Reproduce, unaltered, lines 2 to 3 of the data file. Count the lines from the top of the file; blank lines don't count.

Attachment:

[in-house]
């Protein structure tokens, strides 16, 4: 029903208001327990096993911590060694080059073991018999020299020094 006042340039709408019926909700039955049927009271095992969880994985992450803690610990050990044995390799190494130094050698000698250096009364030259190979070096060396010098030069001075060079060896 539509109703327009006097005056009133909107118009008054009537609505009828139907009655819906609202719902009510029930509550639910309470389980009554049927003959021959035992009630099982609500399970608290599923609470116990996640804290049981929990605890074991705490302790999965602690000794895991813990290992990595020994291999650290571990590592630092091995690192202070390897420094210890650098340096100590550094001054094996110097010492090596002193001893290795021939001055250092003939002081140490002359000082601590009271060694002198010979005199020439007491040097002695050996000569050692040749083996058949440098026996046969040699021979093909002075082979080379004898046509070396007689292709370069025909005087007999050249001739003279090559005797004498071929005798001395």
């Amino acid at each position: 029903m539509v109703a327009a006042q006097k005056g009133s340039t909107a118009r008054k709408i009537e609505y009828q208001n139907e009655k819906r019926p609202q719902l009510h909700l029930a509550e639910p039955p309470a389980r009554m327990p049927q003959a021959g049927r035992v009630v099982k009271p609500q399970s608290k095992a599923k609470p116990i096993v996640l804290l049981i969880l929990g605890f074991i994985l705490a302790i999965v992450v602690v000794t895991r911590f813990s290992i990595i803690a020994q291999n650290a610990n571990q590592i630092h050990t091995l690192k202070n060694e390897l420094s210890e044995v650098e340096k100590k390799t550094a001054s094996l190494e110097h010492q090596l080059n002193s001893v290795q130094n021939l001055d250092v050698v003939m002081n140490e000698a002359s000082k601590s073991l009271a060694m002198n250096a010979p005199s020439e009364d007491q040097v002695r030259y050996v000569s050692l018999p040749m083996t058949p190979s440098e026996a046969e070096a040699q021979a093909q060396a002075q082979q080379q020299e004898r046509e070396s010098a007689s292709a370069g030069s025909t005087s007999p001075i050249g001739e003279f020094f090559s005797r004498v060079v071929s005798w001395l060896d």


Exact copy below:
């Protein structure tokens, strides 16, 4: 029903208001327990096993911590060694080059073991018999020299020094 006042340039709408019926909700039955049927009271095992969880994985992450803690610990050990044995390799190494130094050698000698250096009364030259190979070096060396010098030069001075060079060896 539509109703327009006097005056009133909107118009008054009537609505009828139907009655819906609202719902009510029930509550639910309470389980009554049927003959021959035992009630099982609500399970608290599923609470116990996640804290049981929990605890074991705490302790999965602690000794895991813990290992990595020994291999650290571990590592630092091995690192202070390897420094210890650098340096100590550094001054094996110097010492090596002193001893290795021939001055250092003939002081140490002359000082601590009271060694002198010979005199020439007491040097002695050996000569050692040749083996058949440098026996046969040699021979093909002075082979080379004898046509070396007689292709370069025909005087007999050249001739003279090559005797004498071929005798001395």
């Amino acid at each position: 029903m539509v109703a327009a006042q006097k005056g009133s340039t909107a118009r008054k709408i009537e609505y009828q208001n139907e009655k819906r019926p609202q719902l009510h909700l029930a509550e639910p039955p309470a389980r009554m327990p049927q003959a021959g049927r035992v009630v099982k009271p609500q399970s608290k095992a599923k609470p116990i096993v996640l804290l049981i969880l929990g605890f074991i994985l705490a302790i999965v992450v602690v000794t895991r911590f813990s290992i990595i803690a020994q291999n650290a610990n571990q590592i630092h050990t091995l690192k202070n060694e390897l420094s210890e044995v650098e340096k100590k390799t550094a001054s094996l190494e110097h010492q090596l080059n002193s001893v290795q130094n021939l001055d250092v050698v003939m002081n140490e000698a002359s000082k601590s073991l009271a060694m002198n250096a010979p005199s020439e009364d007491q040097v002695r030259y050996v000569s050692l018999p040749m083996t058949p190979s440098e026996a046969e070096a040699q021979a093909q060396a002075q082979q080379q020299e004898r046509e070396s010098a007689s292709a370069g030069s025909t005087s007999p001075i050249g001739e003279f020094f090559s005797r004498v060079v071929s005798w001395l060896d």